Why is Osmo more effective than competing sports drinks? Because Science!
It's all about fine-tuning the types of sugar and salt, as well as their ratios. First, a quick review on how your body absorbs water.
When two areas are segregated by such a semi-permeable membrane (i.e. intestinal tissue), they want to achieve equilibrium. So what happens in your gut? Water solutions travel from areas of low concentration to areas of high concentration to even things out. The "osmolality" of a solution is the percentage of "stuff" in said solution. (For our purposes, Osmolality is the same as Specific Gravity for you beer/chemistry enthusiasts)
In a sports drink, the osmolality of a solution is primarily determined by the amount of carbohydrates, amino acids, and proteins. Electrolytes play a secondary role. In the bloodstream, osmolality is determined by substances like sodium, potassium, amino acids, and glucose. The idea of Osmo Active Hydration is to optimize intestinal fluid exchange for more effective hydration. Doing this is as simple as making the concentration of the drink lower than that of the blood; precisely what Osmo has done.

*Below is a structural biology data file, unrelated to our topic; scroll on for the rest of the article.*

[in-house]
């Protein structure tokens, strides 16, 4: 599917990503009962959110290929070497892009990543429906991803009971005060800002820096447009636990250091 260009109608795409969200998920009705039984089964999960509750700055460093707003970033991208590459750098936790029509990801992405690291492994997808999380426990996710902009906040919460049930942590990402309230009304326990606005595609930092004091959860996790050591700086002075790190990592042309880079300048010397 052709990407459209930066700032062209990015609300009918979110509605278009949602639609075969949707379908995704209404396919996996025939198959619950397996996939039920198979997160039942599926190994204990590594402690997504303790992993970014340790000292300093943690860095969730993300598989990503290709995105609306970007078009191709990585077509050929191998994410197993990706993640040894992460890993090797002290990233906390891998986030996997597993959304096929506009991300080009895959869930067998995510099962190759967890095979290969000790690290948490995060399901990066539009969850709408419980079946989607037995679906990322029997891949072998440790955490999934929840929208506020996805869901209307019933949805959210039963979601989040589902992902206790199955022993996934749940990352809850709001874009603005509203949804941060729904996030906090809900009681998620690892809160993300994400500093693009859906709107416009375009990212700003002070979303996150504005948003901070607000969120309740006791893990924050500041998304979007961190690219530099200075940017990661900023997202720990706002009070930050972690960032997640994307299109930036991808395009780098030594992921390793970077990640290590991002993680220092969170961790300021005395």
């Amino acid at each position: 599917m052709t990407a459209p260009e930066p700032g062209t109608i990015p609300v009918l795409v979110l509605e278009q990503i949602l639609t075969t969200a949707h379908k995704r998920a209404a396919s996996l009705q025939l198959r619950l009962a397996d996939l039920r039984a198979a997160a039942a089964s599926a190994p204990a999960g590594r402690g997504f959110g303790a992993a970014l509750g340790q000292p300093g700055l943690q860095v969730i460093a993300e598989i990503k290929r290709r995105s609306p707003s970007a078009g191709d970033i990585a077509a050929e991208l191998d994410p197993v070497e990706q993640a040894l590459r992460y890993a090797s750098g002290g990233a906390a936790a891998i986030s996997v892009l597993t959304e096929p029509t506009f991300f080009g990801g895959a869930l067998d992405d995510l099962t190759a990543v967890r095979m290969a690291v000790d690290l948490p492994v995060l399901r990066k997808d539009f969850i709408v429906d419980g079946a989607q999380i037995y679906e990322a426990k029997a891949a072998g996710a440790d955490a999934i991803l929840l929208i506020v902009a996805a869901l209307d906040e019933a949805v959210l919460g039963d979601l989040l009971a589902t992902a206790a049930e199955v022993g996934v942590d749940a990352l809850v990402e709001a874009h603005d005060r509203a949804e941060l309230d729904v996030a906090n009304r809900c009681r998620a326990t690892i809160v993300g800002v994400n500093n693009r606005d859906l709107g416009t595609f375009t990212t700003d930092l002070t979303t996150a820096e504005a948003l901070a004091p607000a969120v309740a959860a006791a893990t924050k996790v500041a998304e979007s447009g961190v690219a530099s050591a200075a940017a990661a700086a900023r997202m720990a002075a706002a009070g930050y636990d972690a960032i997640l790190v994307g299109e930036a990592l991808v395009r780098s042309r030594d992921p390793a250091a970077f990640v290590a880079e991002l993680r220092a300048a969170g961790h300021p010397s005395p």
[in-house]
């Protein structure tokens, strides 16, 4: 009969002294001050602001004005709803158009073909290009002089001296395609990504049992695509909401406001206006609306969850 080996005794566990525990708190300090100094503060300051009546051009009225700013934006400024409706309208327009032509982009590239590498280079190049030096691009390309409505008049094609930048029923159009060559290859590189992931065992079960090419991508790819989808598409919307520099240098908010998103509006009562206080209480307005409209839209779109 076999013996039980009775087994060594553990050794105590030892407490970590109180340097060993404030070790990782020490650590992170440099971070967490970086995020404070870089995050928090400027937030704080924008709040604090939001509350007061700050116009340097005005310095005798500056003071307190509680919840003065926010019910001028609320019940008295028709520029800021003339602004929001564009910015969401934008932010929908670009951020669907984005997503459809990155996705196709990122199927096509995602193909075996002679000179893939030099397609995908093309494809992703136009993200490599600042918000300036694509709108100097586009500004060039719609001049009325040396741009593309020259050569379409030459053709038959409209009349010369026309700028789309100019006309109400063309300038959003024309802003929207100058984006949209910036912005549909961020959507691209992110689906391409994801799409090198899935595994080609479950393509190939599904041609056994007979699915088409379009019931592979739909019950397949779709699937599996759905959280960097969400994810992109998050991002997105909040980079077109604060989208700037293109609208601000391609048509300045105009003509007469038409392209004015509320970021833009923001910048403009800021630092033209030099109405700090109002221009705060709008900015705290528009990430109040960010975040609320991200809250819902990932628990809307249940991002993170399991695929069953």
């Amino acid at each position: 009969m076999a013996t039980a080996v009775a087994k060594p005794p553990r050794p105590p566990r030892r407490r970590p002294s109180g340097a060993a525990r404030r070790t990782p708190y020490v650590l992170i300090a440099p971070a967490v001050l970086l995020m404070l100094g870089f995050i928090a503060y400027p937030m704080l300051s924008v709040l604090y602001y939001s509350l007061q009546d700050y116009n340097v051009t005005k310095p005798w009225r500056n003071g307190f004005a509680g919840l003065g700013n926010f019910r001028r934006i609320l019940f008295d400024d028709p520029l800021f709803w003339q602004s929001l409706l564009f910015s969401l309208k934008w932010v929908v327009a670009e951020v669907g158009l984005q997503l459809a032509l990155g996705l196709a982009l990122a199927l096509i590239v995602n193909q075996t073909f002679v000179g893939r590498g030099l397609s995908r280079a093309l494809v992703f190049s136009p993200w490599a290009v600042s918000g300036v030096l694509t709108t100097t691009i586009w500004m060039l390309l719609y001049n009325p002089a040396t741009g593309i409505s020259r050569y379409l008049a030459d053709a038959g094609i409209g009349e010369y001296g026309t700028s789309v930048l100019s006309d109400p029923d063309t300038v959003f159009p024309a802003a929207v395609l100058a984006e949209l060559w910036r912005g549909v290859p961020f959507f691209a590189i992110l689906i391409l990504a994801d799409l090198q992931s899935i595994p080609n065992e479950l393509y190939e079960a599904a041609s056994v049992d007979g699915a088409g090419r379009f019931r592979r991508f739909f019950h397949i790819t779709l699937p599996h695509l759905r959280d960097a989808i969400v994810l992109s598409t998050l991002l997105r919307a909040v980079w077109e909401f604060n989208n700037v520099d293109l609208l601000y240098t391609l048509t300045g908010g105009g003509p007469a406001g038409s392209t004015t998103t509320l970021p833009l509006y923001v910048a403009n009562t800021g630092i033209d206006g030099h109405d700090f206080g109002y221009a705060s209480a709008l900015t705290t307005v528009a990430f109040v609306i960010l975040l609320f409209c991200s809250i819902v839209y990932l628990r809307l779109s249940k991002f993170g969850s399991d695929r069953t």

Osmo's effective differentiator is the 3.2% solution, or 3.2 grams of carbohydrates per 100ml solution. To maximize efficiency for the small amount of solids in solution, Osmo Active Hydration uses a finely-tuned ratio of glucose to sucrose, and uses sodium citrate rather than the usual sodium chloride, which is easier on most people's stomachs.
For other drinks with higher osmolality, your intestines use extra body water to to dilute the solution, so it can then be re-absorbed. This is a slower process, which can result in a "bloated" feeling and reduces the overall amount of fluid that can be absorbed. In addition, we’re told that